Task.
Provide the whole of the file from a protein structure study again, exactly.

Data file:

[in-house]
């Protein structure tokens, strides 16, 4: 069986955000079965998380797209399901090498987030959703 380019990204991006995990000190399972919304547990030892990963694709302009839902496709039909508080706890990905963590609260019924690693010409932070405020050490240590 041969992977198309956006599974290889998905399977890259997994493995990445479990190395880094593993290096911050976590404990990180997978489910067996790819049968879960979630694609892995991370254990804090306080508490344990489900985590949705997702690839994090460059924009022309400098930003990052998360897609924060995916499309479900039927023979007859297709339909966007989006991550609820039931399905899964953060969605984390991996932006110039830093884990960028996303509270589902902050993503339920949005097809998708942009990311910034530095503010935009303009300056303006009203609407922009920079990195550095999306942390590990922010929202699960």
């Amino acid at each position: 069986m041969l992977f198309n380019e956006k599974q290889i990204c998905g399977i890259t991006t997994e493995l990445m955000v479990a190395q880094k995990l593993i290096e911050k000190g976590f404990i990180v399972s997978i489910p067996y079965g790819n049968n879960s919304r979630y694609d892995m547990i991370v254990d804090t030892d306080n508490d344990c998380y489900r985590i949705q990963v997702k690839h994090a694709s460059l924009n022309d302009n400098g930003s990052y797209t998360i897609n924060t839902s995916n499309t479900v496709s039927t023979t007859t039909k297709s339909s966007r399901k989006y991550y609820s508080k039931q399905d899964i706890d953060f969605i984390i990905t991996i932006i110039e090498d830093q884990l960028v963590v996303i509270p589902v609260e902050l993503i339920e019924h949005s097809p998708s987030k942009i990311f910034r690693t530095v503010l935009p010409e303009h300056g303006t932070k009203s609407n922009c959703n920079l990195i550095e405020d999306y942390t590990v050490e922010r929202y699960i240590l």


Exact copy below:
[in-house]
């Protein structure tokens, strides 16, 4: 069986955000079965998380797209399901090498987030959703 380019990204991006995990000190399972919304547990030892990963694709302009839902496709039909508080706890990905963590609260019924690693010409932070405020050490240590 041969992977198309956006599974290889998905399977890259997994493995990445479990190395880094593993290096911050976590404990990180997978489910067996790819049968879960979630694609892995991370254990804090306080508490344990489900985590949705997702690839994090460059924009022309400098930003990052998360897609924060995916499309479900039927023979007859297709339909966007989006991550609820039931399905899964953060969605984390991996932006110039830093884990960028996303509270589902902050993503339920949005097809998708942009990311910034530095503010935009303009300056303006009203609407922009920079990195550095999306942390590990922010929202699960």
């Amino acid at each position: 069986m041969l992977f198309n380019e956006k599974q290889i990204c998905g399977i890259t991006t997994e493995l990445m955000v479990a190395q880094k995990l593993i290096e911050k000190g976590f404990i990180v399972s997978i489910p067996y079965g790819n049968n879960s919304r979630y694609d892995m547990i991370v254990d804090t030892d306080n508490d344990c998380y489900r985590i949705q990963v997702k690839h994090a694709s460059l924009n022309d302009n400098g930003s990052y797209t998360i897609n924060t839902s995916n499309t479900v496709s039927t023979t007859t039909k297709s339909s966007r399901k989006y991550y609820s508080k039931q399905d899964i706890d953060f969605i984390i990905t991996i932006i110039e090498d830093q884990l960028v963590v996303i509270p589902v609260e902050l993503i339920e019924h949005s097809p998708s987030k942009i990311f910034r690693t530095v503010l935009p010409e303009h300056g303006t932070k009203s609407n922009c959703n920079l990195i550095e405020d999306y942390t590990v050490e922010r929202y699960i240590l």